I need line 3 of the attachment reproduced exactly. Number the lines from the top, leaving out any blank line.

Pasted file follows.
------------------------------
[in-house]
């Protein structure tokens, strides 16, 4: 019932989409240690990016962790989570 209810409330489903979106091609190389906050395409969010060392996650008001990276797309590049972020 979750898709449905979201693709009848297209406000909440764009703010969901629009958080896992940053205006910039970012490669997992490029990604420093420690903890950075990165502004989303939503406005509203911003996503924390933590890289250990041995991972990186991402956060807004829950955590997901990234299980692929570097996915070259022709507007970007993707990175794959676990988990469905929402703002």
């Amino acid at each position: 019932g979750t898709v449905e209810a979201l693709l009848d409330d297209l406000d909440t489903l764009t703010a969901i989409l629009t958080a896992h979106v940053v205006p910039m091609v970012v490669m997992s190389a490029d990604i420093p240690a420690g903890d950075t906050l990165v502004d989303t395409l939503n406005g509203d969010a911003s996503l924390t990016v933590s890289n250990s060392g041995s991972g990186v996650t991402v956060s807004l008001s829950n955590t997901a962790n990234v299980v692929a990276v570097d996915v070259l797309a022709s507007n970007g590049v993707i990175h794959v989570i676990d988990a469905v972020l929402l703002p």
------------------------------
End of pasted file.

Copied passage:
């Amino acid at each position: 019932g979750t898709v449905e209810a979201l693709l009848d409330d297209l406000d909440t489903l764009t703010a969901i989409l629009t958080a896992h979106v940053v205006p910039m091609v970012v490669m997992s190389a490029d990604i420093p240690a420690g903890d950075t906050l990165v502004d989303t395409l939503n406005g509203d969010a911003s996503l924390t990016v933590s890289n250990s060392g041995s991972g990186v996650t991402v956060s807004l008001s829950n955590t997901a962790n990234v299980v692929a990276v570097d996915v070259l797309a022709s507007n970007g590049v993707i990175h794959v989570i676990d988990a469905v972020l929402l703002p």